• 61% feel unappreciated 
  • 60% have felt uncomfortable having to work outside of their comfort zone in the past year 
  • 58% of nurses have felt frustrated with their patients 
  • 58% of nurses have felt unsafe at work in the past year 

The numbers don’t lie. It’s astounding that a profession continually recognized for its compassion, strength, and resilience is suffering. And the suffering is universal.  

One nurse responded with the following, “I have been an RN for 34 years and in my specialty of nursing for 31 years and I am burned out.” 

What Is the Nursing Shortage and Why is it Happening?

You’ve likely heard about the nursing shortage, but what does that mean and why is it happening? 

According to the U.S. Bureau of Labor Statistics (BLS), the employment of registered nurses is projected to grow 9% from 2020 to 2030.  Approximately 194,500 openings for registered nurses are projected each year, on average, over the decade. However, this number was projected prior to the pandemic, and before the mass exodus of bedside clinical nurses. As a result, it’s likely substantially lower than what the real demand for nurses will look like.

The American Nurses Association (ANA) reports that the increased need for nurses spans beyond the current pandemic. In fact, they sent a letter to the U.S. Department of Health and Human Services (HHS) on September 1, 2021, urging the country to declare the current and unsustainable nurse staffing shortage to be a national crisis.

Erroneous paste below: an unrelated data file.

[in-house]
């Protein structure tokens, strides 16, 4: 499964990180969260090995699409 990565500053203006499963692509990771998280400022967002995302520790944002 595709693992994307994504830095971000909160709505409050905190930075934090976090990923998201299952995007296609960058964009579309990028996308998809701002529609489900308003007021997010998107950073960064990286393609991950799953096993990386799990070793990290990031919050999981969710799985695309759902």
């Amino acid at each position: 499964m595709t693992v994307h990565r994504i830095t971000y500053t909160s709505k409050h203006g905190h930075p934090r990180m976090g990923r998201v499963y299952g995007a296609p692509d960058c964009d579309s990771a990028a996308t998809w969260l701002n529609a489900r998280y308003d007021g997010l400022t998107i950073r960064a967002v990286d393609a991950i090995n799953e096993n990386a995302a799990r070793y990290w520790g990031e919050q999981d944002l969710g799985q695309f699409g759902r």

The ANA attributes the needs for thousands of nurses to the following:  

  • The Affordable Care Act made access to health care services possible for more people
  • Increased focus “primary care, prevention, wellness, and chronic disease management” 
  • Aging baby-boomer population
  • Growing interest in community-based care

Why Are Nurses Really Leaving The Bedside? 

However, those stats don’t address some of the systemic issues nurses face every day, particularly in the midst of a pandemic. That’s why we asked nurses why they are really leaving the bedside.

What we heard is that, overwhelmingly, the number one reason nurses want to leave the bedside is because of unsafe staffing ratios. This leads to a never-ending cycle of shortages: nurses face unsafe staffing ratios so they decide to leave the bedside, this results in even fewer nurses available to care for patients, so the downward cycle continues.

Essentially, nurses are dealing with an increased workload with fewer resources. Typically, pre-covid ICU nurses would experience a 1:1 or 2:1 patient-to-nurse ratio. Now ICU nurses throughout the country are experiencing a 3:1 or 4:1 patient-to-nurse ratio which exacerbates staff burnout and unsafe nursing practices.